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University of Cambridge


This course combines the intensive study of spoken and written Japanese to an advanced level and the study of Japanese history, religion, literature, society, politics and international relations. Papers in Classical Japanese and classical Japanese culture are also offered. The course is four years long and all students continuing to Part II are required to spend at least eight months in Japan in their third year. Part II student dissertations, based mainly on Japanese sources, are due in Easter Term of the fourth year.

Year One

The first year is devoted to an interdisciplinary introduction to Japan and East Asia, providing both a far-ranging historical overview as well as a broadly defined cultural framework intended to give you a foretaste of the more methodologically distinct approaches that we introduce in the second year. This part of the first year course is deliberately wide-ranging, covering the East Asian region. Much of the first year is also taken up in laying a firm foundation for the detailed study of modern spoken and written Japanese which continues throughout the four years. The Faculty offers the opportunity for a brief summer visit to Japan in between the first and second year for those students who have never been.
Non-language courses: East Asian Studies

Year Two

In the second year, there is flexibility to focus study in a particular direction. There is a choice from four specialised courses dealing with politics, sociology, literature and culture, and classical Japanese. Intensive language training continues throughout this year.
Non-language courses:Modern Japanese history, Modern Japan 1, Modern Japan 2

Year Three

Study Period Abroad

Year Four

The final year involves further advanced-level language work, a special paper in a field of your interest, and the writing of the dissertation in close consultation with your supervisor.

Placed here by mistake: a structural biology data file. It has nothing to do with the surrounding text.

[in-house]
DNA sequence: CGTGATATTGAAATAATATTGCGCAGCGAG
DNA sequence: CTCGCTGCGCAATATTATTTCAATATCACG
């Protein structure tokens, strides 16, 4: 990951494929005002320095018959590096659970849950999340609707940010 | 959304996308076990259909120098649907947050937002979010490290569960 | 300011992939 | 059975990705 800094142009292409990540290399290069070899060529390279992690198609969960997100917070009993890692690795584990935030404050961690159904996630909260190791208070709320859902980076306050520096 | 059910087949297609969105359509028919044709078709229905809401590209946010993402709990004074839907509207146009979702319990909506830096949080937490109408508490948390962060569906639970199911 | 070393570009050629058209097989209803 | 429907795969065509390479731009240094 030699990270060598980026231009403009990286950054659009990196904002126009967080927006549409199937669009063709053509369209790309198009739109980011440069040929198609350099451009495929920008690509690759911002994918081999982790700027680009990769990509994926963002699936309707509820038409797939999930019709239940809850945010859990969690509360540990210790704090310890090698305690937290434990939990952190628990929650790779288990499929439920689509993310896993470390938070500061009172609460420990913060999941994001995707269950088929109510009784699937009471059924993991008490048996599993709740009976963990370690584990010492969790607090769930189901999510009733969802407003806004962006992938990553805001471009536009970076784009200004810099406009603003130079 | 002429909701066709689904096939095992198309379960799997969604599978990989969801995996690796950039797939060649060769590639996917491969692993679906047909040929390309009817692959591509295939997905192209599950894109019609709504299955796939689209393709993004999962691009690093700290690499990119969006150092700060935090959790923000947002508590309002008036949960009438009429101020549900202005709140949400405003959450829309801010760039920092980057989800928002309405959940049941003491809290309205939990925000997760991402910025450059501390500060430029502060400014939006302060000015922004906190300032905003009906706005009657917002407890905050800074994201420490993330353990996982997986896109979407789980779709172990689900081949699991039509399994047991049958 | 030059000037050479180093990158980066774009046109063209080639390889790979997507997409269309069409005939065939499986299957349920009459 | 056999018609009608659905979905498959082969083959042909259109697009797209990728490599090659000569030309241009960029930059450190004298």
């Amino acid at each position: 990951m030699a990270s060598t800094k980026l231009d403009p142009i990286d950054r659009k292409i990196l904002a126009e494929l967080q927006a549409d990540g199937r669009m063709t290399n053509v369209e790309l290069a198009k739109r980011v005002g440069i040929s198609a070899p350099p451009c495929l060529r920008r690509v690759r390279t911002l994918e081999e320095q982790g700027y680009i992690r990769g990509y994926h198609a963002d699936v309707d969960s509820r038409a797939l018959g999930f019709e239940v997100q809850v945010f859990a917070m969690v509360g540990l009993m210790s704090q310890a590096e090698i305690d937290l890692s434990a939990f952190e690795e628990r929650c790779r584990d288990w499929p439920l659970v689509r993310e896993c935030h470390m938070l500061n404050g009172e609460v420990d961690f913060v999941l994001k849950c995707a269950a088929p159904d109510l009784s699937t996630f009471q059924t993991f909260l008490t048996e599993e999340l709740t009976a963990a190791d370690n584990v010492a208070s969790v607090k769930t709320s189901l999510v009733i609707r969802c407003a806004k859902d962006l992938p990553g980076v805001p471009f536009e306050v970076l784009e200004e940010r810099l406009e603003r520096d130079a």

Non-language courses:Topics in Japanese history: Social and cultural history of Japan in War and Peace, Topics in Japanese society, Japanese Politics & International Relations: Aspects of post-war foreign policy

Study Period Abroad

Part II Japanese Studies (whole subject) students must spend a period of at least 8 months in Japan in their third year. At present this is arranged with Doshisha University.


Japanese Studies MPhil (thesis only)
This is not at the moment a 'taught' course. Depending on the candidate's experience, qualifications and proposed subject, he or she may be granted special permission to offer a thesis of not more than 25,000 words in length, including footnotes and appendices but excluding bibliography. An oral examination on the thesis and on the general field in which it falls will be required. The successful applicant is assigned a supervisor upon entry and thesis topics must be discussed with the supervisor as early as possible in the academic year.

Japanese Studies PhD
As a minimum requirement, PhD work at Cambridge requires that you have a strong foundation in the Japanese language and a clear idea of the research you propose to undertake. The doctorate is not a 'taught course'. The topic should be in a subject area which a member of staff can realistically supervise, but all enquiries are welcome and students are advised to write in the first instance to discuss their research proposal with a member of the teaching staff. Recent topics have included womens' writing in the Meiji period, Koyasan shoen and a study of foreign communities in Japan.

Address Sidgwick Avenue
Cambridge CB3 9DA
Telephone 01223 335106 Fax 01223 335110 School E-mail address admin@ames.cam.ac.uk Website www.ames.cam.ac.uk/